According to the Brazilian Central bank figures quoted by financial and business daily Valor, the share of total assets held by Brazil's five largest banks rose to 65.72% at the close of 2008, up more than 13 percentage points from the end of the previous year.
The sharp increase in asset concentration was due to different mergers announced last year that increased the strength of the country's largest financial institutions, the newspaper said.
As of December 31, 2007, the five largest Brazilian banks by asset volume were, in order: Banco do Brasil (government-controlled), Bradesco, Itaú, Caixa Econômica Federal (government-owned) and Banco Real.
The five had total assets of close to 1.3 trillion reais (equivalent to 557.94 billion USD at the current exchange rate), which represents 52.32% of the total for Brazil's financial system, according to the central bank figures.
Last year, Itaú acquired Unibanco and became the largest bank in all of Latin America; Banco do Brasil acquired Nossa Caixa; and Spain's Santander bought Real to take its place on the list of the country's largest banks.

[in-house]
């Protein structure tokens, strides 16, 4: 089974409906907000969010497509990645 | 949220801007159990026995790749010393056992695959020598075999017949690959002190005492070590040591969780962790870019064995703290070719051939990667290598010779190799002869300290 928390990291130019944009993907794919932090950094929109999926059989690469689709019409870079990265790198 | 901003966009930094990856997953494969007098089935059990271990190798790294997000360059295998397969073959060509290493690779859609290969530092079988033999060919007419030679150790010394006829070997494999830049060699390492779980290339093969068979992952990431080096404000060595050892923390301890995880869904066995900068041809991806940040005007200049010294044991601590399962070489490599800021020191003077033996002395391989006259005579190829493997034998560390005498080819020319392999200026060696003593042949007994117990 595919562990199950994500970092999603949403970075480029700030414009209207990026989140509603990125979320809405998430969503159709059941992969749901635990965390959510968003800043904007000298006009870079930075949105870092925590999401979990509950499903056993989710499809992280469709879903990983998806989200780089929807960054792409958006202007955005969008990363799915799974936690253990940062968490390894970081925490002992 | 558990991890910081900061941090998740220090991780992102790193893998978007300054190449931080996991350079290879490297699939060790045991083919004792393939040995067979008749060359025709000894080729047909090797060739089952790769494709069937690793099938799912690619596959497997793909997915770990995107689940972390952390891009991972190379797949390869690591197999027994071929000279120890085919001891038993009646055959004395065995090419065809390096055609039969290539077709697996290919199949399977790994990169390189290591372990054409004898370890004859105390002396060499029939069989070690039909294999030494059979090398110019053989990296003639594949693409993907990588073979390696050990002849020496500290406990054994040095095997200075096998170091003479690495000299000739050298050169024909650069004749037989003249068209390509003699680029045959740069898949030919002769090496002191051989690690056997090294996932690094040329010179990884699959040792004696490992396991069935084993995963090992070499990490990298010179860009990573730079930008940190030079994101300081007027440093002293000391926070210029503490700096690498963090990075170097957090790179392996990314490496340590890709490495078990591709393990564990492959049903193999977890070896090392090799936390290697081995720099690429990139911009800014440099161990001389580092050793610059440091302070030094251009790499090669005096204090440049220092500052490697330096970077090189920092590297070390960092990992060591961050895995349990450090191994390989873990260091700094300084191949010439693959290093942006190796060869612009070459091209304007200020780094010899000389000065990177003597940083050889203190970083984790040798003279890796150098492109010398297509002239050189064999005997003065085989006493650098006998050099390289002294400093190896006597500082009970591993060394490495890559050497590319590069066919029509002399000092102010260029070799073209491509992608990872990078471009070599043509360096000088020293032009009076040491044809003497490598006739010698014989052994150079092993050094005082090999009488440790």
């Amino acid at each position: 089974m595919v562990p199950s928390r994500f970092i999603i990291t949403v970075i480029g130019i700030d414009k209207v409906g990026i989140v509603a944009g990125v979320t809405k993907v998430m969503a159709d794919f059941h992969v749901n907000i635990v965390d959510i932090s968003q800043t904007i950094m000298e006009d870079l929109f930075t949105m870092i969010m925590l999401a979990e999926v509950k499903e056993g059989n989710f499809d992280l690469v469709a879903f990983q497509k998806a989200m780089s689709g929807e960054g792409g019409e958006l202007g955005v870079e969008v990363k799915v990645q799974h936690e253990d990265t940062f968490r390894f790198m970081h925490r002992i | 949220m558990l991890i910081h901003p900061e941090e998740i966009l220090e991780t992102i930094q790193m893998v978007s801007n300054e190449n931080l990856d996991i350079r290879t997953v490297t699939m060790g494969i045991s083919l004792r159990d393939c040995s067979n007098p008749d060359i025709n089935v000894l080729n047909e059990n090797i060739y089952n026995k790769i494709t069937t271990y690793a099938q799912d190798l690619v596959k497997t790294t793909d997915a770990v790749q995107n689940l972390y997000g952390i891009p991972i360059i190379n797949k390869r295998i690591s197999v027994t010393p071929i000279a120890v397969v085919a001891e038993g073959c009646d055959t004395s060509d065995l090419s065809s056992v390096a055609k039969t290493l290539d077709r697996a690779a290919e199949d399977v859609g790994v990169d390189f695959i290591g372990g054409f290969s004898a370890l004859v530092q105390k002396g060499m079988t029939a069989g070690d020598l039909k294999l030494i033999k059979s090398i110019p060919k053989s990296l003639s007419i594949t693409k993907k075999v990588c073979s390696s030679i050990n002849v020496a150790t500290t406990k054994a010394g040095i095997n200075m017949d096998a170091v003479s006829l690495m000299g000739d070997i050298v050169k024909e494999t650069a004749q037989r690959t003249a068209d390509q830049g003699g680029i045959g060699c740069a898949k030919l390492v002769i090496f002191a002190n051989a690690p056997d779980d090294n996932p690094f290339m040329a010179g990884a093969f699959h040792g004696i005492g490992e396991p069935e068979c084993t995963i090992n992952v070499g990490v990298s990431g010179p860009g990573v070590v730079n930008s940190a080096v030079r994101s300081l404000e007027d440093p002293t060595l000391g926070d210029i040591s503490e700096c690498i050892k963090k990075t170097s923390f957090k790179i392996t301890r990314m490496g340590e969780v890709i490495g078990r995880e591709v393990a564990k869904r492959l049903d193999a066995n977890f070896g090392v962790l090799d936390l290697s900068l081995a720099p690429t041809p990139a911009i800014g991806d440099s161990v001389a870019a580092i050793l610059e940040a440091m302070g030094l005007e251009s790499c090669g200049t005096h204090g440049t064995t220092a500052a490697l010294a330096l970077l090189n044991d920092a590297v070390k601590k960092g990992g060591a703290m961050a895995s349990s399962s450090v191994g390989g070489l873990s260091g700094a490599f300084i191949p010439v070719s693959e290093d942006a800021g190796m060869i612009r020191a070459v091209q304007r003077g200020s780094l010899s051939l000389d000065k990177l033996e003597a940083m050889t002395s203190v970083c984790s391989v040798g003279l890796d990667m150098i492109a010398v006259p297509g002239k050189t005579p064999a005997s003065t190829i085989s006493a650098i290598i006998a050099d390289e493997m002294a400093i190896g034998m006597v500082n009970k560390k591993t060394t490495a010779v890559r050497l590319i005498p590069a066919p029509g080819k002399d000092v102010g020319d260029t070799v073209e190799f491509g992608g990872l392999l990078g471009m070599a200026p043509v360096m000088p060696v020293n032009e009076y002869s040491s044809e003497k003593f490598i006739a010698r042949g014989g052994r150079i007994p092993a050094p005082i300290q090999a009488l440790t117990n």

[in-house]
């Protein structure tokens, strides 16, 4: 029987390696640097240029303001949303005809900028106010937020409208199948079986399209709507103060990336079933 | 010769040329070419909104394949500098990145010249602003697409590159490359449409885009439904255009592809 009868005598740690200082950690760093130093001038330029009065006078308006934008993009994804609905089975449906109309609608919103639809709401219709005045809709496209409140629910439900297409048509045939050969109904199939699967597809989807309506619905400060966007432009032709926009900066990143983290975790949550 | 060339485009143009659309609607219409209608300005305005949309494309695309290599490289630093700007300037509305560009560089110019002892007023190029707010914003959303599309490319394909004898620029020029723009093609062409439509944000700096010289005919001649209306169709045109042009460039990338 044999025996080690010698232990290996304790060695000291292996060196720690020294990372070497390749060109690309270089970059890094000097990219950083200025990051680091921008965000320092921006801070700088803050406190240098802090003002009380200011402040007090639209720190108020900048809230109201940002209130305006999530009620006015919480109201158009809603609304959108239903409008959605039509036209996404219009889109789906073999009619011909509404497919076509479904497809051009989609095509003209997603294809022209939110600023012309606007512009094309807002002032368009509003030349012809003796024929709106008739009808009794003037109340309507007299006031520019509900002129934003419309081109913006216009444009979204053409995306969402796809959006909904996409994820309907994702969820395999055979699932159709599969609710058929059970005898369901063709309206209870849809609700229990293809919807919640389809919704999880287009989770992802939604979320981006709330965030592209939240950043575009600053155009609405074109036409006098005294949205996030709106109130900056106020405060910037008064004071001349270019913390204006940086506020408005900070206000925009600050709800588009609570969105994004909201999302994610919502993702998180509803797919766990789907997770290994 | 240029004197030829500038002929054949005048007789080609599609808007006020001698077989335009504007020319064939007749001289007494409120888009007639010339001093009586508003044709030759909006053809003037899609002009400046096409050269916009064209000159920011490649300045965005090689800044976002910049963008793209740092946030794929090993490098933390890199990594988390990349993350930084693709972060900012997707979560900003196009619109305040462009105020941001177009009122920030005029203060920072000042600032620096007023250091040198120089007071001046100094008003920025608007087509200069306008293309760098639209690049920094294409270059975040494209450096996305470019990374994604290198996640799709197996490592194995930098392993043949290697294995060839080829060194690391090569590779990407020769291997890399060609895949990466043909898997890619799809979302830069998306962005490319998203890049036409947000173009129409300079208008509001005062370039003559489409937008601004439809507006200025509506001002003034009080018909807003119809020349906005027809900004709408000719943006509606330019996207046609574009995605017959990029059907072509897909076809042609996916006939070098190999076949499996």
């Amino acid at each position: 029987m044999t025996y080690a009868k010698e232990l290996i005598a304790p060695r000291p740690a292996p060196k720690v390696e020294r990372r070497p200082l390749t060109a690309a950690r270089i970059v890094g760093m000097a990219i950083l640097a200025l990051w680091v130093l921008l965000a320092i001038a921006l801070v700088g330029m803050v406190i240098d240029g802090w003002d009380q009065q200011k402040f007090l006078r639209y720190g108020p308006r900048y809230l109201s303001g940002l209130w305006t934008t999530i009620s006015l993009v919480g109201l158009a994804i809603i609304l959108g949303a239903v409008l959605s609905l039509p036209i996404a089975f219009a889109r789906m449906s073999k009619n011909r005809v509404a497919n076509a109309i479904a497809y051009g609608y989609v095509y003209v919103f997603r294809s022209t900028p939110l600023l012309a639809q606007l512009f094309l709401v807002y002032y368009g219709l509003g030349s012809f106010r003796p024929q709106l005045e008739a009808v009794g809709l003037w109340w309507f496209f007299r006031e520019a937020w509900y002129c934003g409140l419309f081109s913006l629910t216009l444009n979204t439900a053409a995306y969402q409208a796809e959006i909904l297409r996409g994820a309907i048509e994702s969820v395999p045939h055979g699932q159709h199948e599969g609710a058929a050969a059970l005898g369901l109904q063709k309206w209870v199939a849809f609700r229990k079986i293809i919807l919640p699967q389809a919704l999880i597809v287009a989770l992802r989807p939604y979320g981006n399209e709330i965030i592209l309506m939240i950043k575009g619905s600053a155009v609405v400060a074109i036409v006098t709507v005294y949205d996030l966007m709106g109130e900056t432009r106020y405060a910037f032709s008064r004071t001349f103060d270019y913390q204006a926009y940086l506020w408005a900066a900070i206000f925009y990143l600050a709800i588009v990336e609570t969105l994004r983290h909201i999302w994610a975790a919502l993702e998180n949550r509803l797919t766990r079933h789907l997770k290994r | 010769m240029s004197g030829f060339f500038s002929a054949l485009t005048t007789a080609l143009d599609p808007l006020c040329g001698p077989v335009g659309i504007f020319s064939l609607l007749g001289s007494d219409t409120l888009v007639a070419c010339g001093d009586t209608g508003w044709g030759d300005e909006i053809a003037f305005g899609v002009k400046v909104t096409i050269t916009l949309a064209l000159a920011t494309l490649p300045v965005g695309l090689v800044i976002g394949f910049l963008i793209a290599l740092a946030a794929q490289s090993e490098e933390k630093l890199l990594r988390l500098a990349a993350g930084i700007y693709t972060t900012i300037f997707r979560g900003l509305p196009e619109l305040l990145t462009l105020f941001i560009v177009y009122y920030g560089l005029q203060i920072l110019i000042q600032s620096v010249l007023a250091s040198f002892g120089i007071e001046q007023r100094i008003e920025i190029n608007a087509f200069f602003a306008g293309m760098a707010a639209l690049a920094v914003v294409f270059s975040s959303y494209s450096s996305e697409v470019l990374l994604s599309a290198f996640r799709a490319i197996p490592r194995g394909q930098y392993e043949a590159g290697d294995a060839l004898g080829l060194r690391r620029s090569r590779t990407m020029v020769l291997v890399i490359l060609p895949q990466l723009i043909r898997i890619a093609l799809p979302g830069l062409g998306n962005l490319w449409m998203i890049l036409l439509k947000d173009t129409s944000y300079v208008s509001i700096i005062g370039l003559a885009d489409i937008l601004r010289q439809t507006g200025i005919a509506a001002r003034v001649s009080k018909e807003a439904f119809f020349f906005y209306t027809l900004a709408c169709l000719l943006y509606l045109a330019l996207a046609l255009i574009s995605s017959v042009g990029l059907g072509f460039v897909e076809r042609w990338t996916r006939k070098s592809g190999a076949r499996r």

The five biggest financial institutions held close to 2.04 trillion reais (875.54 billion USD at the current exchange rate) in assets, equivalent to 65.72% of the nationwide total.
The acquisitions also changed the rating with the list now headed by Itaú and followed by Banco do Brasil, Bradesco, Santander and Caixa Econômica Federal.
According to Márcio Torres, an expert with the Serasa consulting firm who was interviewed by Valor, acquisitions are likely to continue in 2009 because "the consolidation process is not going to stop."
He added that the global financial crisis also will lead to greater consolidation because it will prompt customers to move their deposits to the larger banks.
"The next three years will be of intense competition in the Brazilian financial sector, especially among the larger banks, and in that sense there's still room for further consolidation," according to a report released last month by Banco Fator.
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